In June, 2011, I posted this blog below. It is about a letter I received from an Albertan, who was expressing his concerns over the Senate reform proposals of the day..............
I received an email about Senate reform from a Mr. Robinson who lives in northern Alberta. He addressed it to all Alberta Senators, and has kindly given me permission to post it in full on Hullabaloos. His email reads as follows ….
I write you to express my opinion about Senate reforms.
I could go on, but will spare you this.
I do object to comments widely attributed to Senator Brown, particularly when he states “Every senator in this caucus needs to decide where their loyalty should be and must be.” Senator Brown is then reported to go on to state that their (Senators) loyalty should be to Stephen Harper. I strenuously object to these comments as being an affront to our legislative assemblies as I believe there are only two places a legislators loyalty should be given - either to their electorate (odd that only Mr Brown was elected) or to the good of the country. At no time should a legislator be loyal only to the leader of a political party, and at no time should a member of the Senate state that Senators should be loyal to the leader of a political party as the role of the senate to provide 'sober second thought' to the Government of Canada for Canadians. If Mr Brown's view is that held by the Senate majority then the only response is that the Senate has no function and should be abolished.
I want a Senate. But I want a Senate that is not a rubber stamp for the Government nor one that opposes just because the majority of Senators are from a different political party. Please send a message to the Government that the senate must be effective and not limited by the whims of the Government and or the Prime Minister.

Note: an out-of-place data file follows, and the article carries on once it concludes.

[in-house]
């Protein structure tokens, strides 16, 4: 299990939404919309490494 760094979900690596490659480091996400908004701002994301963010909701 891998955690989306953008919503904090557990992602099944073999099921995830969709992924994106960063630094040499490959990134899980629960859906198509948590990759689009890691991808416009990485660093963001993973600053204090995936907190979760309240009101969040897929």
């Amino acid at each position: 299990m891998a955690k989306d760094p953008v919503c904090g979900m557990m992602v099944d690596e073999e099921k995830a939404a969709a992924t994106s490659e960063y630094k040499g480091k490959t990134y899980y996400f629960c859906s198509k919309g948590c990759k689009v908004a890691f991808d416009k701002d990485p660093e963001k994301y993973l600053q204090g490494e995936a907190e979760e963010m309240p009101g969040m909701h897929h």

Thank you for taking my comments into consideration.
I couldn’t have said it better myself!
UPDATE: Senator Colin Kenny published an Op-Ed today in the Ottawa Citizen called In defence of the Senate.
Posted On Apr 07 11:58AM
Indeed a reformed senate should indeed be formed of independent thinkers no strongly attached to any party and no bettr test of its independence could be designed that the upcoming decision it will have to make on the (Un) fair Elections Act. I suspect that the public will judge the usefullness and need for the senate as a whole by the outcome of the current conservative dominated body, blocking the act may well give new life to the senate but a rubber stamp will almose certainly add to the retoric for its abalotion. We can but hope that the majority pass this test and reject this universaly condemed peice of legislation.